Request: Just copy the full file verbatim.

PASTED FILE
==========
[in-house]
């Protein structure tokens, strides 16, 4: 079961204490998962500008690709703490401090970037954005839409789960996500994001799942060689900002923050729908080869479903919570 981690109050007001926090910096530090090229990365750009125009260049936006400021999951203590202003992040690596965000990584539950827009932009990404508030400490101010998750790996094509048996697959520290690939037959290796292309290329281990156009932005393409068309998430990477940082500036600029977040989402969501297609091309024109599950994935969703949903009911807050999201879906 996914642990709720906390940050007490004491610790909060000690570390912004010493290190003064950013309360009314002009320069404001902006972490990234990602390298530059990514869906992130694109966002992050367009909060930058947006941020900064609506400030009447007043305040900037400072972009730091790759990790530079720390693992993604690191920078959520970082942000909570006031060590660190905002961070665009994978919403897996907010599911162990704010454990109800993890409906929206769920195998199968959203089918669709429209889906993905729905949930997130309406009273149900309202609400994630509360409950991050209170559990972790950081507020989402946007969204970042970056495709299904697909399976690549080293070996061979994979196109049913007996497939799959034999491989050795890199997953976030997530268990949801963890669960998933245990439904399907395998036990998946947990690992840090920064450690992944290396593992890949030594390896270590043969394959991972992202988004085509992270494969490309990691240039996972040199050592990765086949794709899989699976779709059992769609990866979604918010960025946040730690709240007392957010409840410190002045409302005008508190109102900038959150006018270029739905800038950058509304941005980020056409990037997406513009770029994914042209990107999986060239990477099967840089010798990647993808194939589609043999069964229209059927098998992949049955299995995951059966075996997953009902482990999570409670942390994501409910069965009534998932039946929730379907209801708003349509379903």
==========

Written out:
[in-house]
């Protein structure tokens, strides 16, 4: 079961204490998962500008690709703490401090970037954005839409789960996500994001799942060689900002923050729908080869479903919570 981690109050007001926090910096530090090229990365750009125009260049936006400021999951203590202003992040690596965000990584539950827009932009990404508030400490101010998750790996094509048996697959520290690939037959290796292309290329281990156009932005393409068309998430990477940082500036600029977040989402969501297609091309024109599950994935969703949903009911807050999201879906 996914642990709720906390940050007490004491610790909060000690570390912004010493290190003064950013309360009314002009320069404001902006972490990234990602390298530059990514869906992130694109966002992050367009909060930058947006941020900064609506400030009447007043305040900037400072972009730091790759990790530079720390693992993604690191920078959520970082942000909570006031060590660190905002961070665009994978919403897996907010599911162990704010454990109800993890409906929206769920195998199968959203089918669709429209889906993905729905949930997130309406009273149900309202609400994630509360409950991050209170559990972790950081507020989402946007969204970042970056495709299904697909399976690549080293070996061979994979196109049913007996497939799959034999491989050795890199997953976030997530268990949801963890669960998933245990439904399907395998036990998946947990690992840090920064450690992944290396593992890949030594390896270590043969394959991972992202988004085509992270494969490309990691240039996972040199050592990765086949794709899989699976779709059992769609990866979604918010960025946040730690709240007392957010409840410190002045409302005008508190109102900038959150006018270029739905800038950058509304941005980020056409990037997406513009770029994914042209990107999986060239990477099967840089010798990647993808194939589609043999069964229209059927098998992949049955299995995951059966075996997953009902482990999570409670942390994501409910069965009534998932039946929730379907209801708003349509379903």